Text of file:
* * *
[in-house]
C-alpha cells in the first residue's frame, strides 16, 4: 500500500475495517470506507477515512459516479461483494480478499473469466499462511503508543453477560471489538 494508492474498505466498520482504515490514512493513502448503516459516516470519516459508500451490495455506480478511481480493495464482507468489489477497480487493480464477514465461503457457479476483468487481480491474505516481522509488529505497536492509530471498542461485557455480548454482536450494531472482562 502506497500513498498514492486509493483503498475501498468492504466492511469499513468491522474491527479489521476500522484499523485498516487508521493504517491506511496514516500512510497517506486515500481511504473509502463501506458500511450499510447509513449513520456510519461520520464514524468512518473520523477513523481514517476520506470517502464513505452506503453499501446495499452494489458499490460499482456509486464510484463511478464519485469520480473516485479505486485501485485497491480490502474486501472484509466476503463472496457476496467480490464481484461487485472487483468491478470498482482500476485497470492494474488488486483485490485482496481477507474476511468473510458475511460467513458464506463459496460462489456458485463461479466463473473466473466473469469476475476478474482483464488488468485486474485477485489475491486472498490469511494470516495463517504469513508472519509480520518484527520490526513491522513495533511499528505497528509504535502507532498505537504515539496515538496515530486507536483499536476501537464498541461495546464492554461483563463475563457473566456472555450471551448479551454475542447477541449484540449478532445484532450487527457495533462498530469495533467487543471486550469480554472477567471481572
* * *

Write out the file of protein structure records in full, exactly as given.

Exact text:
[in-house]
C-alpha cells in the first residue's frame, strides 16, 4: 500500500475495517470506507477515512459516479461483494480478499473469466499462511503508543453477560471489538 494508492474498505466498520482504515490514512493513502448503516459516516470519516459508500451490495455506480478511481480493495464482507468489489477497480487493480464477514465461503457457479476483468487481480491474505516481522509488529505497536492509530471498542461485557455480548454482536450494531472482562 502506497500513498498514492486509493483503498475501498468492504466492511469499513468491522474491527479489521476500522484499523485498516487508521493504517491506511496514516500512510497517506486515500481511504473509502463501506458500511450499510447509513449513520456510519461520520464514524468512518473520523477513523481514517476520506470517502464513505452506503453499501446495499452494489458499490460499482456509486464510484463511478464519485469520480473516485479505486485501485485497491480490502474486501472484509466476503463472496457476496467480490464481484461487485472487483468491478470498482482500476485497470492494474488488486483485490485482496481477507474476511468473510458475511460467513458464506463459496460462489456458485463461479466463473473466473466473469469476475476478474482483464488488468485486474485477485489475491486472498490469511494470516495463517504469513508472519509480520518484527520490526513491522513495533511499528505497528509504535502507532498505537504515539496515538496515530486507536483499536476501537464498541461495546464492554461483563463475563457473566456472555450471551448479551454475542447477541449484540449478532445484532450487527457495533462498530469495533467487543471486550469480554472477567471481572